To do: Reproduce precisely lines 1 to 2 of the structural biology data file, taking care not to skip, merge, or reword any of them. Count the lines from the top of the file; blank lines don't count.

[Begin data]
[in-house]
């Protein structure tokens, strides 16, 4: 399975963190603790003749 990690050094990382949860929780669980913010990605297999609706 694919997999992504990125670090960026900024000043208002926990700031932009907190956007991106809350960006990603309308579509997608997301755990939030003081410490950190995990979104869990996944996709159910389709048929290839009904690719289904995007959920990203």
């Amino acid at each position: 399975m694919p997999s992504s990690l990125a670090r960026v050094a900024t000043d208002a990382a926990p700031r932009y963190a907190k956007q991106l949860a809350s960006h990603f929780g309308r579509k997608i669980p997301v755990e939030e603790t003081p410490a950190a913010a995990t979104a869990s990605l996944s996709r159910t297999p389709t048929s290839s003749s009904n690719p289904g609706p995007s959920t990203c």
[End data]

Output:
[in-house]
């Protein structure tokens, strides 16, 4: 399975963190603790003749 990690050094990382949860929780669980913010990605297999609706 694919997999992504990125670090960026900024000043208002926990700031932009907190956007991106809350960006990603309308579509997608997301755990939030003081410490950190995990979104869990996944996709159910389709048929290839009904690719289904995007959920990203």